Early teenage pregnancy has serious health implications for teenage mothers and their children. Complications of pregnancy and childbirth are the leading cause of death among girls aged 15-19years worldwide, with low- and middle-income countries accounting for 99% of the world's maternal deaths among women aged 15-49 3 . Adolescent mothers (aged 10-19 years) are at higher risk of eclampsia, postpartum endometritis and systemic infections than women aged 20-24 years 4 . In addition, adolescent girls aged 15-19 experience approximately 3.9 million unsafe abortions each year, contributing to maternal mortality, morbidity and long-term ill health 1 .
Childbirth at an early age increases the risk for both mothers and their newborns. Children born before age 20 are at higher risk of low birth weight, prematurity and severe neonatal illness 4 . In some countries, frequent pregnancy at a young age is of great concern, as it creates additional health risks for both mother and child 17 .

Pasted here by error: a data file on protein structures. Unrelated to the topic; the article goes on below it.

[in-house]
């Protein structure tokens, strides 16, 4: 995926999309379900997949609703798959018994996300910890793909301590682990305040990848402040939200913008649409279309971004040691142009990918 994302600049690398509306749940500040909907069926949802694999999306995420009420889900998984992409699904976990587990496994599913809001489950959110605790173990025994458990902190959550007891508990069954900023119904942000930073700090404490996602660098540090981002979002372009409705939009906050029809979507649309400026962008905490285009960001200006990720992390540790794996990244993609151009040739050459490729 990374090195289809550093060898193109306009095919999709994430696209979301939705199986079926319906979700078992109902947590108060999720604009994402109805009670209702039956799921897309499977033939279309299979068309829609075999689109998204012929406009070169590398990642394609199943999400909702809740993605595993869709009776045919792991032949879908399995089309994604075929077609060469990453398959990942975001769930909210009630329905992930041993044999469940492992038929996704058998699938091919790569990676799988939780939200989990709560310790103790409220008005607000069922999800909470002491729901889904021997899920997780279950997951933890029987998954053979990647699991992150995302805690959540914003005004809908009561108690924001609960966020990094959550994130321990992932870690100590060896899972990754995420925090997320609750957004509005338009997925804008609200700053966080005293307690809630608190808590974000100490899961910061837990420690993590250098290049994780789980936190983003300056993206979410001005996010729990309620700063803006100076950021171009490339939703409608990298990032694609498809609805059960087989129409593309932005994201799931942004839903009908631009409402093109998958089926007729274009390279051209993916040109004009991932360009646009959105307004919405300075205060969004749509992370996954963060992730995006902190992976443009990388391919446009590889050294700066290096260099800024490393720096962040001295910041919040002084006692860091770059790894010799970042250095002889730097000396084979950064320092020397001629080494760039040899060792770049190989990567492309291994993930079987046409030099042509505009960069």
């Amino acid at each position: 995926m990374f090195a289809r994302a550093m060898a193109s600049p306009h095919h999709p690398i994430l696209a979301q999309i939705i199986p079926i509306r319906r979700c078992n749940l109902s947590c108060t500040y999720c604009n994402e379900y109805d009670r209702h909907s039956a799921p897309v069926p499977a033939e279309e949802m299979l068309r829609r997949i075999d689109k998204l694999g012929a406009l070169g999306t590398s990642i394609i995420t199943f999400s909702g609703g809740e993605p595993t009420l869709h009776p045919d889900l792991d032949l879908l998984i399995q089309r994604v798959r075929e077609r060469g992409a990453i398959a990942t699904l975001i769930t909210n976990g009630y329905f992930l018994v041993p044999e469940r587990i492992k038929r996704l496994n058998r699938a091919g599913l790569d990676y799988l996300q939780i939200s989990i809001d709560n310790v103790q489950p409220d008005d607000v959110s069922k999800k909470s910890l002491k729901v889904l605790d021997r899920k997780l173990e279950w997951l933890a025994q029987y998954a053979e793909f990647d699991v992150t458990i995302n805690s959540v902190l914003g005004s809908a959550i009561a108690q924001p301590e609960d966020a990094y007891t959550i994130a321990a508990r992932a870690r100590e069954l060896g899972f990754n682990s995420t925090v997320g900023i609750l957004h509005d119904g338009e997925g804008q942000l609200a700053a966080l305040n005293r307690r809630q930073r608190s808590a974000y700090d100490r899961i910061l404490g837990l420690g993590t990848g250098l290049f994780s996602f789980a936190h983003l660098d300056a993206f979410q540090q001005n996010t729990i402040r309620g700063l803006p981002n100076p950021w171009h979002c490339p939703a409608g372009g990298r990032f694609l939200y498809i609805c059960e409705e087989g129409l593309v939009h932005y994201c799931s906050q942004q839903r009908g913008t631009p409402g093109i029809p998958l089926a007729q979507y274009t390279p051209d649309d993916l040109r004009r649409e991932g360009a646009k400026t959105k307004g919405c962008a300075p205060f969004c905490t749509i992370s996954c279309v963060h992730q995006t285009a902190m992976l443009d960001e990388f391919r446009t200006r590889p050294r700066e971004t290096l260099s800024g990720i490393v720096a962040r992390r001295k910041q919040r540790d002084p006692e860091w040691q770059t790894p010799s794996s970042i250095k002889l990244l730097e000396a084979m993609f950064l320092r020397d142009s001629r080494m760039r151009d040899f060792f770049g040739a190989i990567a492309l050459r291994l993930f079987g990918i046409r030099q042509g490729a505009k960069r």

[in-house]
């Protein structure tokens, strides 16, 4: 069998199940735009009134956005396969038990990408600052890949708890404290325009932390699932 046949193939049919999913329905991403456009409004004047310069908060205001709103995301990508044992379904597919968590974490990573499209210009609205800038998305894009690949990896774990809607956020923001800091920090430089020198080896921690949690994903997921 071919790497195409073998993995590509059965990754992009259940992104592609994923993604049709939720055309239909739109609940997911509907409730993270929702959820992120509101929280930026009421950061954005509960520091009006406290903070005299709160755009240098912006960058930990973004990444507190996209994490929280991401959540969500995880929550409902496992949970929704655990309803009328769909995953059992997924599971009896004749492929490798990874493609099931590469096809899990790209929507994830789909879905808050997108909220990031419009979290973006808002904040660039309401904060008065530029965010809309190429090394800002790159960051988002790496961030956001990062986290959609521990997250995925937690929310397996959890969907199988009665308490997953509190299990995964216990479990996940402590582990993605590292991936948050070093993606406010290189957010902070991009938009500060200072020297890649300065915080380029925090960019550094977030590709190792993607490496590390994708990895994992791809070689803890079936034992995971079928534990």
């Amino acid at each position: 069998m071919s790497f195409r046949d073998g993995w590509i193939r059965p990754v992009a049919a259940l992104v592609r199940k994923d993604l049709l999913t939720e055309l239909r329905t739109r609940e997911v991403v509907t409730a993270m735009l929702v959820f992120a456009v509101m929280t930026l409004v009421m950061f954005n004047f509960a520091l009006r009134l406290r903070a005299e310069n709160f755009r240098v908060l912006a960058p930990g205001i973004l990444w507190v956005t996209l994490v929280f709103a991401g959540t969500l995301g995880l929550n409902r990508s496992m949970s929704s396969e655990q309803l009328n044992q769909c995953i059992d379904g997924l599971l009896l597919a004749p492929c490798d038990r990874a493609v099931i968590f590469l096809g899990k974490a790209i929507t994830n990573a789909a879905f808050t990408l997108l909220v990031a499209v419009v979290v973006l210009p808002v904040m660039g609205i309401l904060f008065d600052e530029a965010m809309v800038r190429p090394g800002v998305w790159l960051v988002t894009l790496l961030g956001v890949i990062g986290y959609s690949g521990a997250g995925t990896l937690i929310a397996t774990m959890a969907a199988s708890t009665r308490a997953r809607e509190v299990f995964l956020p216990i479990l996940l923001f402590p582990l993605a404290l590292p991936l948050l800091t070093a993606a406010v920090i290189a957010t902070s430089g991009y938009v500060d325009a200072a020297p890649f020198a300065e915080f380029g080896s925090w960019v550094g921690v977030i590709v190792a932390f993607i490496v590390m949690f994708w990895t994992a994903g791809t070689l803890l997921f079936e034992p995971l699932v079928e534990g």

Social consequences for unmarried pregnant adolescents may include stigmatization, social rejection or violence from partners, parents and peers. Girls who become pregnant before the age of 18 are more likely to experience marital or partner violence 16 . Pregnancy and childbirth during adolescence often causes girls to drop out of school. Although efforts are being made in a number of countries to allow them to return to work after the birth of a child, this may seriously limit their future educational and employment opportunities 19 .